Effectiveness of an Evidence-Based Practice Training Program on School Nurses' Knowledge, Attitudes, and Skills

Friday, 28 July 2017

Pei-Lin Hsieh, PhD, RN
School of Nursing, Chang Gung University of Science and Technology, Chang Gung Memorial Hospital, Keelung, Tao-Yuan, Taiwan
Sue-Hsien Chen, PhD
Department of Nursing, and Chang Gung Memorial Hospital at Keelung, Chang-Gung Memorial Hospital at Keelung,Taiwan, Keelung, Taiwan


When school nurses embrace evidence-based practice (EBP), higher-quality care is provided to students, their families, and the larger community. However, there is little or no research on the adoption and implementation of EBP among school nurses in Taiwan, many of whom have limited experience using and lack the necessary skills to confidently implement EBP. The purpose of this study, therefore, was to evaluate the effectiveness of a multifaceted EBP training program on the knowledge, attitudes, and skills.


Four hundred and fifty-six school nurses recruited. The program comprised 9 hours of face-to-face lectures, 10 hours of online teaching, and outreach support for 3 months. Support involved email, online interaction and telephone contact. Knowledge, attitudes, and skills were assessed using a questionnaire, administered at baseline, post-training program, and 3 months follow-up, with the effectiveness of the training program being analyzed using a repeated-measures ANOVA.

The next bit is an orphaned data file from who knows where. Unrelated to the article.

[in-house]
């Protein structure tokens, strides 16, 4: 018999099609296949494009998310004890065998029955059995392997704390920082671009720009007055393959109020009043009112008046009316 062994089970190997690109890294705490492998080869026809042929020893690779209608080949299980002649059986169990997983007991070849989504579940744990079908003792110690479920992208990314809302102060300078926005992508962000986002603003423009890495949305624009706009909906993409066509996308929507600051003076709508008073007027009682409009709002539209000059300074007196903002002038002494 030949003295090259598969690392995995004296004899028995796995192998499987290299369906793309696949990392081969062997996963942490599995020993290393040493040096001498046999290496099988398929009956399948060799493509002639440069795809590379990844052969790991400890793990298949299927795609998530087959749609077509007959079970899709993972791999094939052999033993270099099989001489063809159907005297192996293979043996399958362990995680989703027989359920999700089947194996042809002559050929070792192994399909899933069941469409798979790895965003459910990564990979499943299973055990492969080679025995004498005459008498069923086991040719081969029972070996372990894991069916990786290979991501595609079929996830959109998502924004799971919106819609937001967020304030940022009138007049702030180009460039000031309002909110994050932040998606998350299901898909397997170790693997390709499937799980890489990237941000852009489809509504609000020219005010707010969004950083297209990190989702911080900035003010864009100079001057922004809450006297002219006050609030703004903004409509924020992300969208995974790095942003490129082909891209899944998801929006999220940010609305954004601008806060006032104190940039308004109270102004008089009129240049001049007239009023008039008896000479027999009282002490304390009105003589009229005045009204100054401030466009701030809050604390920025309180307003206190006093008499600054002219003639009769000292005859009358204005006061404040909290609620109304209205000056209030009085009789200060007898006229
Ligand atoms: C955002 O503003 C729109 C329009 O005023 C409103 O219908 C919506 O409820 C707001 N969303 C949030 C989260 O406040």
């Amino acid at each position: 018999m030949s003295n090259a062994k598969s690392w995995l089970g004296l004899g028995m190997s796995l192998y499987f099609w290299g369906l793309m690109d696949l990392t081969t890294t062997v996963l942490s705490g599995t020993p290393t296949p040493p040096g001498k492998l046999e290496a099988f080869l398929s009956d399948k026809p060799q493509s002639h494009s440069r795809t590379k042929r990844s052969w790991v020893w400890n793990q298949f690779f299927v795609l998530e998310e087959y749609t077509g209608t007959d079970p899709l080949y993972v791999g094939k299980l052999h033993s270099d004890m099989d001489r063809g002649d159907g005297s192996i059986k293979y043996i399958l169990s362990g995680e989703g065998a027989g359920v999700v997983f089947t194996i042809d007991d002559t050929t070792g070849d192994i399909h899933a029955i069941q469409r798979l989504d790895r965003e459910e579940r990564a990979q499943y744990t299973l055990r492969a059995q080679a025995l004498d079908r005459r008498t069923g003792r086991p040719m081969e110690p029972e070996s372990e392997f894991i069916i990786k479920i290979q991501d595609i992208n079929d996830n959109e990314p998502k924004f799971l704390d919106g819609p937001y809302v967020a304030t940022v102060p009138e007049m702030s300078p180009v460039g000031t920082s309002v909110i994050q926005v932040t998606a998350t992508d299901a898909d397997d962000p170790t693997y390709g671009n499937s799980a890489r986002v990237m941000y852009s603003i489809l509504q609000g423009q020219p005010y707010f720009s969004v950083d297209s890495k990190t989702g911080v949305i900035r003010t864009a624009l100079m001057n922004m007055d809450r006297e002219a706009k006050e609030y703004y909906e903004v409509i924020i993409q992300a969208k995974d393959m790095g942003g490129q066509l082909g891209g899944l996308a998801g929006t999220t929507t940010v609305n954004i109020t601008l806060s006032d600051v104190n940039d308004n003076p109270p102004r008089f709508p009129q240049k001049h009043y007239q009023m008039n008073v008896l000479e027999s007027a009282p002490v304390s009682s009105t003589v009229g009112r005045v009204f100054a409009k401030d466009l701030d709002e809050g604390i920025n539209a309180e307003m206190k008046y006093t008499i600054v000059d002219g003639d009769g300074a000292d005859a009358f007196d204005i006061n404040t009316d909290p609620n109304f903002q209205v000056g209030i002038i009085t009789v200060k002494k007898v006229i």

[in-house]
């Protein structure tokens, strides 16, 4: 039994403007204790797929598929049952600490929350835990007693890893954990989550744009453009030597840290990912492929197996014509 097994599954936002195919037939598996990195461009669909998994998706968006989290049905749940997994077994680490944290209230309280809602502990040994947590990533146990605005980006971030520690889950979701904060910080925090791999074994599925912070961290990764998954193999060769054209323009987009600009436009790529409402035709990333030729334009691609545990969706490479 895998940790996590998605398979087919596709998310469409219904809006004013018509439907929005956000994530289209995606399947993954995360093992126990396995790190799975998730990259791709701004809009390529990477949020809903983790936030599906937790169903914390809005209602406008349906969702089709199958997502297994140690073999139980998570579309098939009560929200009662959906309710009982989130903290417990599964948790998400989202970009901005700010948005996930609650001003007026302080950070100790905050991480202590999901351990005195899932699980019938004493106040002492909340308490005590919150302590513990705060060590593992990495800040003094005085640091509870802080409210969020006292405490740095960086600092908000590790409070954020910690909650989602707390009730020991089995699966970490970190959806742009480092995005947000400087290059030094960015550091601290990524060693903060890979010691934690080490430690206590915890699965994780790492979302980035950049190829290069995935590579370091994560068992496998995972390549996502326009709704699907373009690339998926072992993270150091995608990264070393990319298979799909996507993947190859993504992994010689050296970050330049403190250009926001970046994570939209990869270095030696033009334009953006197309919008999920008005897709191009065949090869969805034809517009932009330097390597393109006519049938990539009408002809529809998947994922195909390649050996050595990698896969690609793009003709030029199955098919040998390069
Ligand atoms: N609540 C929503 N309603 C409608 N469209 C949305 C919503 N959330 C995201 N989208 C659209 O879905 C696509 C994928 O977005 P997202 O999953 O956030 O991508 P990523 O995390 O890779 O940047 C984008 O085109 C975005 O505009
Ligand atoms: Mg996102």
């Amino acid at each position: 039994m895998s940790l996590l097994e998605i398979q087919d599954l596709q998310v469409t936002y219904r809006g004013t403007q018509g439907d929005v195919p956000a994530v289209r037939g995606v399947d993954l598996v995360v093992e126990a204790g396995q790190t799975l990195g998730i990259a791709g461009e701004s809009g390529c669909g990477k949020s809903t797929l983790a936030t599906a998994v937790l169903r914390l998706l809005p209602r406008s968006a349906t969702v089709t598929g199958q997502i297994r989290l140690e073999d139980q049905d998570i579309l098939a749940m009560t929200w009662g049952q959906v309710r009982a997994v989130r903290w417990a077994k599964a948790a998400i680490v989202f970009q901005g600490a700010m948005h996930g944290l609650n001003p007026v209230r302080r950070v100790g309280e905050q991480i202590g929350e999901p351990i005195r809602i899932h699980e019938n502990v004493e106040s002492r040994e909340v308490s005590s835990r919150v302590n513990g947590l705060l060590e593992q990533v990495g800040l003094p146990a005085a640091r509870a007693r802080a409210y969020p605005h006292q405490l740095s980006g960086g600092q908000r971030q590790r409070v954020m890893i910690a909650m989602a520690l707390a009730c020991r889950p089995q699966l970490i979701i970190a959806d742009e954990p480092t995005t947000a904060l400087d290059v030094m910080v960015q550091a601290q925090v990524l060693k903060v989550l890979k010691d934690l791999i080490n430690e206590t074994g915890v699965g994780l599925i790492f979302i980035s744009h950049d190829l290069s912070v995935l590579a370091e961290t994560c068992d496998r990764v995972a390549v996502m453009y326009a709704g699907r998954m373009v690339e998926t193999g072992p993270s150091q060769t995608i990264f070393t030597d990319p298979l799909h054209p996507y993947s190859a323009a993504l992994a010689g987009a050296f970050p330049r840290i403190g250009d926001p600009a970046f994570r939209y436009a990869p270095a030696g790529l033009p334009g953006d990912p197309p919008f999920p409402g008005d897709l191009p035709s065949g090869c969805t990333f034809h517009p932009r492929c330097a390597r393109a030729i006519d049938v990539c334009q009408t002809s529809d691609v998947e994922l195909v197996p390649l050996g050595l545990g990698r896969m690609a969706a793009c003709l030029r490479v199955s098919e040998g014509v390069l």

The age of the participants ranged from 31 to 66-years-old, with a mean age of 41.95 years, and the mean length of time employed as a school nurse was 8.4 years; the majority had a bachelor’s degree (73.3%), with 41.3% coming from medium-sized schools. The results revealed significant gains in knowledge at the post-training program stage (p<.001), which was maintained at follow-up. Although there was no statistically significant difference between pre-test and post-test attitudes, the scores at follow-up were significantly higher than at post-test (p<.001). The improvement in skills between post-test and follow-up was small and non-significant.


In summary, targeted education and outreach support led to a marked improvement in evidence-based practice knowledge and attitudes, but only minor changes in skills. Therefore, health educators should focus on skill development and helping school nurses to establish new routines around evidence-based practice. Finally, this study can be used as a basis to developing a comprehensive strategy for building evidence-based practice competencies through proper training for school nurses.